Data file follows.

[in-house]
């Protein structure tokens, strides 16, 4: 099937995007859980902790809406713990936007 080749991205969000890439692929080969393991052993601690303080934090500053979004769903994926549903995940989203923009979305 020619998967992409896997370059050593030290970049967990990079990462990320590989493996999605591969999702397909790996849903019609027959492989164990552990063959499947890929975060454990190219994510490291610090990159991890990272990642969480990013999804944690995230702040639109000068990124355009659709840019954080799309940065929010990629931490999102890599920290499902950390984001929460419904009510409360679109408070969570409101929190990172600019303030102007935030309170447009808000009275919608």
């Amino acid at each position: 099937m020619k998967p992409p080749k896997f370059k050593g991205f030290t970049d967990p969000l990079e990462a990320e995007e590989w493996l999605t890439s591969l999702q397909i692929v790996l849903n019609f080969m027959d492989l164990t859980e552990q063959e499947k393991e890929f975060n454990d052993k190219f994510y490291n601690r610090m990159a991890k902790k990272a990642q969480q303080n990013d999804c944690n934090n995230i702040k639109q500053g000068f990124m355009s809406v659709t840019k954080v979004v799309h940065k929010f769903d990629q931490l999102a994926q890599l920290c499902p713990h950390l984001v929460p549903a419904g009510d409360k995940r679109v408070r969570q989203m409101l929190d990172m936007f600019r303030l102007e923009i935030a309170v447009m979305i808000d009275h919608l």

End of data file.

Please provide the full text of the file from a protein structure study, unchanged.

[in-house]
């Protein structure tokens, strides 16, 4: 099937995007859980902790809406713990936007 080749991205969000890439692929080969393991052993601690303080934090500053979004769903994926549903995940989203923009979305 020619998967992409896997370059050593030290970049967990990079990462990320590989493996999605591969999702397909790996849903019609027959492989164990552990063959499947890929975060454990190219994510490291610090990159991890990272990642969480990013999804944690995230702040639109000068990124355009659709840019954080799309940065929010990629931490999102890599920290499902950390984001929460419904009510409360679109408070969570409101929190990172600019303030102007935030309170447009808000009275919608």
């Amino acid at each position: 099937m020619k998967p992409p080749k896997f370059k050593g991205f030290t970049d967990p969000l990079e990462a990320e995007e590989w493996l999605t890439s591969l999702q397909i692929v790996l849903n019609f080969m027959d492989l164990t859980e552990q063959e499947k393991e890929f975060n454990d052993k190219f994510y490291n601690r610090m990159a991890k902790k990272a990642q969480q303080n990013d999804c944690n934090n995230i702040k639109q500053g000068f990124m355009s809406v659709t840019k954080v979004v799309h940065k929010f769903d990629q931490l999102a994926q890599l920290c499902p713990h950390l984001v929460p549903a419904g009510d409360k995940r679109v408070r969570q989203m409101l929190d990172m936007f600019r303030l102007e923009i935030a309170v447009m979305i808000d009275h919608l």